Tender is the Night
Nicole is awakened early the next morning by a French police officer looking for Abe North. She denies any involvement and leaves to shop with Rosemary. Upon their return to the hotel, they find Dick excited about a phone call he just received from Abe. Abe had not left the country, had been robbed, and had accused a black man of the robbery. A race riot ensued. Nicole reminisces on the fine times they had had in the past with Abe, remembering how nice he was. The three of them lunch downstairs beside a group of women who had lost men in the war. The refrain about pulling down the curtain reverberates through Dick's mind.
The scene shifts to a very drunk Abe in the Ritz bar, telling the bartender he wants to go home to America. Abe hears that Jules Peterson, a black man, has come to the bar looking for him but cannot be admitted. The scene shifts to Dick knocking on Rosemary's door at the hotel. They talk and kiss several times when a knock comes at the door. Abe and Jules Peterson, a shoemaker, burst in. Peterson had testified as a witness that money had been stolen from Abe, and the police had arrested a prominent black restaurateur. He had angered many people in doing so. Dick orders Abe to leave and not to return unless he agrees not to drink. Abe's goodbye rings with finality.
Dick and Rosemary kiss and when Rosemary returns to her room, she finds Peterson stretched out dead on her bed, killed by one of the men he had angered. She screams for Dick who immediately realizes that this incident would stain Rosemary's career. He removes the body from the room and calls the manager to have the body removed without questions. Because of Dick's former charms, the manager agrees. Rosemary looks at him with great admiration, but more problems loom ahead. Rosemary hears Nicole screaming from the other room and realizes that this is what Violet McKisco had seen in the Diver bathroom in the Riviera.
The sequence of events leading up to and including the murder of Jules Peterson contains a number of interesting items, but perhaps the most notable among them is the utter disregard for the life of Mr. Peterson or the other blacks harmed. The episode of Jules Peterson is treated as one to which the Americans must respond to save their reputations, not as a tragic incident. Abe, caught up in his own dissolution, cares little for the people he has harmed. He immediately disappears when Dick tells him to do so, leaving Peterson to die.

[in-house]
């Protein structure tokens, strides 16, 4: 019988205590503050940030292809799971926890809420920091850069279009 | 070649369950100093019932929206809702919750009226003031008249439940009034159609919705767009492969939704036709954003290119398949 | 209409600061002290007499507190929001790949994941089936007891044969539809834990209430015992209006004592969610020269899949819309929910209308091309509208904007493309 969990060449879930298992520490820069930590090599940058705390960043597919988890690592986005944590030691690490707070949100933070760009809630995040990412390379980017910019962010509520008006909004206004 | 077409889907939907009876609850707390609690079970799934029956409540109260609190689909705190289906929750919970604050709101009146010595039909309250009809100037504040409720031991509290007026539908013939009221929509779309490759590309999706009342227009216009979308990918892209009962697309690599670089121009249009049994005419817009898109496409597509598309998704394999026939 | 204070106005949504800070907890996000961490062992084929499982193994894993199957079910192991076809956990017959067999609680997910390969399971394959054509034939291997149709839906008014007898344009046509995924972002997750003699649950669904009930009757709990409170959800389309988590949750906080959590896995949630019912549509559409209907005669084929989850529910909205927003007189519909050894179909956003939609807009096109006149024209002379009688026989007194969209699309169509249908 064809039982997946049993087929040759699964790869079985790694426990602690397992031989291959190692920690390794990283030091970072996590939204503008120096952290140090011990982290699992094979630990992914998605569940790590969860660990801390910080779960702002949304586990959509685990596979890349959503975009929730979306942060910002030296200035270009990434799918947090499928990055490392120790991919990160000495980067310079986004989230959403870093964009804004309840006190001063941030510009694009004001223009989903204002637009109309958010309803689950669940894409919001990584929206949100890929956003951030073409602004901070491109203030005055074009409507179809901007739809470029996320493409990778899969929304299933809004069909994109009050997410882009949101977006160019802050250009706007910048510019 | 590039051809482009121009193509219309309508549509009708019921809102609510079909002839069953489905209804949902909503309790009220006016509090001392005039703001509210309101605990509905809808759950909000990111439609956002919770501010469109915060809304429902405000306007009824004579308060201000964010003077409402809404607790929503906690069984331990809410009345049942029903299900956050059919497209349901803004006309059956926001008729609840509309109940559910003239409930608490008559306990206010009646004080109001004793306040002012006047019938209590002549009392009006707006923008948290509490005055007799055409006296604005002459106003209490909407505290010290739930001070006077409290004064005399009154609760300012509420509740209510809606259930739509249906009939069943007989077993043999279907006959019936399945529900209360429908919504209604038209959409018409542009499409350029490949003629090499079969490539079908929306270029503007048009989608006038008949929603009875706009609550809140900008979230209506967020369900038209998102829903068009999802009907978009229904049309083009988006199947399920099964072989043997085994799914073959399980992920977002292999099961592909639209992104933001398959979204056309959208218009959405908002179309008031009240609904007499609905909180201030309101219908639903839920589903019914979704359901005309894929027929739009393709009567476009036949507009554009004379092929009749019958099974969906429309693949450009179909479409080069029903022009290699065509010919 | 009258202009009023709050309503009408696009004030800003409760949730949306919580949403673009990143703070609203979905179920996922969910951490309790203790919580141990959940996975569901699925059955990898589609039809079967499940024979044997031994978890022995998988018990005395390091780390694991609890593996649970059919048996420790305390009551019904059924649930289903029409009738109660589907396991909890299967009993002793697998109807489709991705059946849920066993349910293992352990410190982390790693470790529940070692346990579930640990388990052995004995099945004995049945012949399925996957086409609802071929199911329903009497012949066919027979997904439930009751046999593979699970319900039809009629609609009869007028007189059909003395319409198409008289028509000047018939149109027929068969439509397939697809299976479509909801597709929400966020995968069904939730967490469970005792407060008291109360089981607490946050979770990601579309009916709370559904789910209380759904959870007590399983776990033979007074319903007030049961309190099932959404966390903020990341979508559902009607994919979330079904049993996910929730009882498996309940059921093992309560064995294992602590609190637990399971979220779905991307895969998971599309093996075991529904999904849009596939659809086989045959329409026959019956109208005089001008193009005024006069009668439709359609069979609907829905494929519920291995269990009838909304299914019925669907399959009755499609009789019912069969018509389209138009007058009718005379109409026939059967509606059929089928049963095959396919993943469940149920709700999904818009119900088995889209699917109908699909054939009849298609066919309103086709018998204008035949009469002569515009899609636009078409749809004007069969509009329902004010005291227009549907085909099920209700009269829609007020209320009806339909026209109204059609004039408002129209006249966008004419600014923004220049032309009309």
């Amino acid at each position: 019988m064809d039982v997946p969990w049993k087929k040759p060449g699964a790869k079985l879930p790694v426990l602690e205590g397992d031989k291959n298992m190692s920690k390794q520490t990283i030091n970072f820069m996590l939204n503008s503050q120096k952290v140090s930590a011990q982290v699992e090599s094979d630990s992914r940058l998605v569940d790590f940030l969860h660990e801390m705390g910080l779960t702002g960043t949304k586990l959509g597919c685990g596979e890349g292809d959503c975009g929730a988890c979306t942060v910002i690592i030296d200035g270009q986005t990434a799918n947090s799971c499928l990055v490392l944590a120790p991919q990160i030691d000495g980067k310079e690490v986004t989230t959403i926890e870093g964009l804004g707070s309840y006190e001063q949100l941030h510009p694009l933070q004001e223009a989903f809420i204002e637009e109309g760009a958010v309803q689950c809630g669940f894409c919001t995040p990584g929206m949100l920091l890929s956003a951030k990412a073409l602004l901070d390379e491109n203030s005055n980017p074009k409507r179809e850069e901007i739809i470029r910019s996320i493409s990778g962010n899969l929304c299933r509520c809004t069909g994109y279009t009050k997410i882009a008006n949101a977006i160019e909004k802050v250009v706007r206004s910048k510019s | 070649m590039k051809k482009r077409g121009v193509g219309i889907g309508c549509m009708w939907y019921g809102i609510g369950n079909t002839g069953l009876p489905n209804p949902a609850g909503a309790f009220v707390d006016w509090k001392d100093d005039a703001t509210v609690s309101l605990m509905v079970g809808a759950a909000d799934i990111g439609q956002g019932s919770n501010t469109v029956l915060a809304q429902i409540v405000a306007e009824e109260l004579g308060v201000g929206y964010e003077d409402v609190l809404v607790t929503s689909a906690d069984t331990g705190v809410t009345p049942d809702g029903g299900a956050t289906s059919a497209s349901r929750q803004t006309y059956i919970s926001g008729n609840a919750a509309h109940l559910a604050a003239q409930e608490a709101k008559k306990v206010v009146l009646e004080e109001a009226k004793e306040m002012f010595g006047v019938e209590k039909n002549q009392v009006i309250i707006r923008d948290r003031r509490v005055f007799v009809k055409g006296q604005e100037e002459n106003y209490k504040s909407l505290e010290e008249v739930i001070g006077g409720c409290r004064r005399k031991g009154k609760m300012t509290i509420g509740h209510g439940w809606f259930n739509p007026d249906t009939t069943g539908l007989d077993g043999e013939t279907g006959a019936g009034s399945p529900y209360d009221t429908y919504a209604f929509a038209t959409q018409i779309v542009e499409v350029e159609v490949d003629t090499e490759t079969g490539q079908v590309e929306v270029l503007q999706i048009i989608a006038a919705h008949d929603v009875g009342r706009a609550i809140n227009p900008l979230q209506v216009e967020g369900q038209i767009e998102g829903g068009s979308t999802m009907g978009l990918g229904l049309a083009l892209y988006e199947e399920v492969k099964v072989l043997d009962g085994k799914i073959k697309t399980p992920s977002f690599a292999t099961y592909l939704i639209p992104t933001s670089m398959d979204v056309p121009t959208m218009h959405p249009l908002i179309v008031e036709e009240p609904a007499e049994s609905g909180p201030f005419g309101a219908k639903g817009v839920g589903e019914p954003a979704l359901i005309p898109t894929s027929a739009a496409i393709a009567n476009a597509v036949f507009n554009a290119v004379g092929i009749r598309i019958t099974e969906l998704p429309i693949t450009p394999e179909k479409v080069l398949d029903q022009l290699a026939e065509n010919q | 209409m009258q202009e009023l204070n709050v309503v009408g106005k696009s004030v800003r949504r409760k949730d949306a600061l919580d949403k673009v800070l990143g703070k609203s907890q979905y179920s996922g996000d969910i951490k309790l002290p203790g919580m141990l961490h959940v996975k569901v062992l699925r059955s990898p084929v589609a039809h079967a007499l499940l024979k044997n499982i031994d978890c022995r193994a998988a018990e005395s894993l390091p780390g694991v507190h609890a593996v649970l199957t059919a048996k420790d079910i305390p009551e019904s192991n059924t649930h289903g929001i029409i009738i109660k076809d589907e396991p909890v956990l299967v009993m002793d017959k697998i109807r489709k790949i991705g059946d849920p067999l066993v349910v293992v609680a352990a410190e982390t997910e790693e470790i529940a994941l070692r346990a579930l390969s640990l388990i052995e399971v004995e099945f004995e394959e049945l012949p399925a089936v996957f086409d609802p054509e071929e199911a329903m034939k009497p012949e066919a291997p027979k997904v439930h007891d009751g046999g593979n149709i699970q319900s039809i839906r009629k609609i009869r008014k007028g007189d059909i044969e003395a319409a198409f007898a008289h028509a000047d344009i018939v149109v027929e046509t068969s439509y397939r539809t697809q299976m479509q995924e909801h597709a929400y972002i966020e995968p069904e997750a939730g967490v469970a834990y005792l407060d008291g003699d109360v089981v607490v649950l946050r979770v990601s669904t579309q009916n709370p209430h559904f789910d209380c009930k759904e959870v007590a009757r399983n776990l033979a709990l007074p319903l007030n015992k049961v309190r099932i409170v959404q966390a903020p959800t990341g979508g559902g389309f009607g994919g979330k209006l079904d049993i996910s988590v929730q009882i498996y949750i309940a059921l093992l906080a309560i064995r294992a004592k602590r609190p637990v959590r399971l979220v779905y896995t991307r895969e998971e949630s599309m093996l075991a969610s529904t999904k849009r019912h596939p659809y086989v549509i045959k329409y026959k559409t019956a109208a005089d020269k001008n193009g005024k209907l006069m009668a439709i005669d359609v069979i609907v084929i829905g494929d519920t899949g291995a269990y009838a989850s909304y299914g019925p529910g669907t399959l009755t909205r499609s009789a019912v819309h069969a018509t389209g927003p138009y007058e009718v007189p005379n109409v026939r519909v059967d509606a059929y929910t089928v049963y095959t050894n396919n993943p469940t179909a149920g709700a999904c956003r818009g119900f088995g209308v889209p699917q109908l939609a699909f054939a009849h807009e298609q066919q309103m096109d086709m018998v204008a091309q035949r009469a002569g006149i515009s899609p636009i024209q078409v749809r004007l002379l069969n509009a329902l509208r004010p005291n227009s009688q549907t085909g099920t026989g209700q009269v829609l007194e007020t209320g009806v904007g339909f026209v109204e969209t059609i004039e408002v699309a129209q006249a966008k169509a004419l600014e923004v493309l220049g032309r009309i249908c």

The death occurs in the midst of Rosemary and Dick's stolen kisses, and the violence somehow symbolizes the violence that Dick is inflicting on his marriage and his respectability. When they finally discover the body, Dick's sole intention is to save their reputations. He achieves this end quite expeditiously, by means of charms he had "expended" on the manager in the past.
The prevailing sentiments at that time among people of the Divers' class were that people of African descent were inferior (Peterson is not even allowed in the Ritz Bar). Yet Peterson's blackness is not the sole reason that they have no regard for his life--the Divers seem to have little regard for anyone's lives but their own. Just as Nicole's final thoughts on Maria Wallis lingered on social conventions rather than the fact that Maria had shot and killed someone, so too this murder is received only in terms of its relationship with the Divers' social status.
The Divers do suffer from this violence, though. Fitzgerald concludes Book 1 with the revelation of Nicole's mental instability. The ideal world, which had been so painstakingly acted out has finally crumbled. The terrible Diver secret is revealed to Rosemary and the reader both.
At this point both Rosemary's perspective and a strict adherence to chronology lose their importance and are terminated. Through Rosemary's eyes, we met the Divers, loved them and their world and then watched as the perfection of their world dissolved. Book 1 is chilling and beautiful in the way it dispenses secrets and carries the action forward. Now it remains to finish the story, filling in its beginning and then continuing with the end.